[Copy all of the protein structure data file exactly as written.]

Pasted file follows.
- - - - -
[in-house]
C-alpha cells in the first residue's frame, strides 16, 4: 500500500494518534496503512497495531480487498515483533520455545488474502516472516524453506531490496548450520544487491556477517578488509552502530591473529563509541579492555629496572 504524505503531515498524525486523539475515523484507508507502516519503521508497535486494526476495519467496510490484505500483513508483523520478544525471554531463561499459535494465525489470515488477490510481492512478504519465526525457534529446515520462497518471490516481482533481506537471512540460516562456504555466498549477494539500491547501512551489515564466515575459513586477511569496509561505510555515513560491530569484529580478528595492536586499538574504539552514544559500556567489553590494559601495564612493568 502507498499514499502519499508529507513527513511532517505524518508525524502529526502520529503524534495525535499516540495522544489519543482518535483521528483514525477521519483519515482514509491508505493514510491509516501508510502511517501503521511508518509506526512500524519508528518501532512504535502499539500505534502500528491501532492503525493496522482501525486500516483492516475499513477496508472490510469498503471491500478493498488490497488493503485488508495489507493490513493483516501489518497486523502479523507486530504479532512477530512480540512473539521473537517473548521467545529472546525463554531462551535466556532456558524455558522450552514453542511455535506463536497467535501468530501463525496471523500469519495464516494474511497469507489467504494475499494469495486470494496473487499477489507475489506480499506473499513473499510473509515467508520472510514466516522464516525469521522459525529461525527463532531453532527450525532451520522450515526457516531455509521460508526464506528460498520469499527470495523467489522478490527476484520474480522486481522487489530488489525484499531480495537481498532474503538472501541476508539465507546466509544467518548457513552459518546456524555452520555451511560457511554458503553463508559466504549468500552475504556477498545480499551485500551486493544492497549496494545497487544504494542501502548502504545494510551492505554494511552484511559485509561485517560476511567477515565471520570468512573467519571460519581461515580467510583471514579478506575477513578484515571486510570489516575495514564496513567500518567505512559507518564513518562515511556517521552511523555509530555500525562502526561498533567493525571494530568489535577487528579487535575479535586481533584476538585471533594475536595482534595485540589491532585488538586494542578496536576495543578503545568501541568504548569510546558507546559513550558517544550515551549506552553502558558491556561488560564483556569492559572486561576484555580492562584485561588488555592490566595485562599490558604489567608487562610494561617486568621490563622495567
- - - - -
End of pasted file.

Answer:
[in-house]
C-alpha cells in the first residue's frame, strides 16, 4: 500500500494518534496503512497495531480487498515483533520455545488474502516472516524453506531490496548450520544487491556477517578488509552502530591473529563509541579492555629496572 504524505503531515498524525486523539475515523484507508507502516519503521508497535486494526476495519467496510490484505500483513508483523520478544525471554531463561499459535494465525489470515488477490510481492512478504519465526525457534529446515520462497518471490516481482533481506537471512540460516562456504555466498549477494539500491547501512551489515564466515575459513586477511569496509561505510555515513560491530569484529580478528595492536586499538574504539552514544559500556567489553590494559601495564612493568 502507498499514499502519499508529507513527513511532517505524518508525524502529526502520529503524534495525535499516540495522544489519543482518535483521528483514525477521519483519515482514509491508505493514510491509516501508510502511517501503521511508518509506526512500524519508528518501532512504535502499539500505534502500528491501532492503525493496522482501525486500516483492516475499513477496508472490510469498503471491500478493498488490497488493503485488508495489507493490513493483516501489518497486523502479523507486530504479532512477530512480540512473539521473537517473548521467545529472546525463554531462551535466556532456558524455558522450552514453542511455535506463536497467535501468530501463525496471523500469519495464516494474511497469507489467504494475499494469495486470494496473487499477489507475489506480499506473499513473499510473509515467508520472510514466516522464516525469521522459525529461525527463532531453532527450525532451520522450515526457516531455509521460508526464506528460498520469499527470495523467489522478490527476484520474480522486481522487489530488489525484499531480495537481498532474503538472501541476508539465507546466509544467518548457513552459518546456524555452520555451511560457511554458503553463508559466504549468500552475504556477498545480499551485500551486493544492497549496494545497487544504494542501502548502504545494510551492505554494511552484511559485509561485517560476511567477515565471520570468512573467519571460519581461515580467510583471514579478506575477513578484515571486510570489516575495514564496513567500518567505512559507518564513518562515511556517521552511523555509530555500525562502526561498533567493525571494530568489535577487528579487535575479535586481533584476538585471533594475536595482534595485540589491532585488538586494542578496536576495543578503545568501541568504548569510546558507546559513550558517544550515551549506552553502558558491556561488560564483556569492559572486561576484555580492562584485561588488555592490566595485562599490558604489567608487562610494561617486568621490563622495567